7. We Live in Wartime
It is fitting for us to have a wartime mindset in the use of our resources as long as peoples are without the gospel, and we have resources to send it. In peace time, the Queen Mary was a luxury liner, but in the Second World War she became a troop carrier. Instead of bunks three high, they were stacked seven high. Instead of eighteen-piece place settings, there were rations with fork and knife. You allocate your resources differently if its wartime. And it is wartime. The battles are more constant than any in our world wars, and the losses are eternal.
“We must send missionaries in a manner worthy of God.”
The Macedonians in 2 Corinthians 8:2 are a model for us in the face of great need: “In a severe test of affliction, their abundance of joy and their extreme poverty have overflowed in a wealth of generosity on their part.” Oh, that we would deepen in our grasp of the urgency of the hour, and remember that ultimately we don’t own anything. God owns us and all we have. And he cares about how it goes in the war effort to reach the nations with the gospel Jesus died to send.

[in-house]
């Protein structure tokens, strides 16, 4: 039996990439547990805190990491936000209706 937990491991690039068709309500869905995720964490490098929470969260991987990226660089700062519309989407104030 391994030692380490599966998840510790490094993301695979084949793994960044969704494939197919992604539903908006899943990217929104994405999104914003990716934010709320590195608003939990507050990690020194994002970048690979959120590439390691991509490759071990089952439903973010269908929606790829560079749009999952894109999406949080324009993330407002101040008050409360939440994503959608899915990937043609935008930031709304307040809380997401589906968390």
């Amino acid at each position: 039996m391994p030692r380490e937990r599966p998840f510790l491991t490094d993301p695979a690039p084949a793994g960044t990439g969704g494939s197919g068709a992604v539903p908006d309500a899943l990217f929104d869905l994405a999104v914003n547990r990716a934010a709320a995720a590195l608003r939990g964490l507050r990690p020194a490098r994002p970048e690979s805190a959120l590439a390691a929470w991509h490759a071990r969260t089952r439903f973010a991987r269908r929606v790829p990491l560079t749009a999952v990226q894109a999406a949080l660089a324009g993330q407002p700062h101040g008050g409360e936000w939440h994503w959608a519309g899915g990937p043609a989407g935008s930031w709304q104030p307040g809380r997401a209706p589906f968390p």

8. Prayer Is for Mission
Prayer is a war-time walkie-talkie, not a domestic intercom. “I chose you and appointed you,” Jesus said, “that you should go and bear fruit . . . so that whatever you ask the Father in my name, he may give it to you” (John 15:16). I give you a mission so that your prayers will be fruitful. Prayer is for mission. It is mainly for those on the front lines of the war effort to call in to headquarters to send help.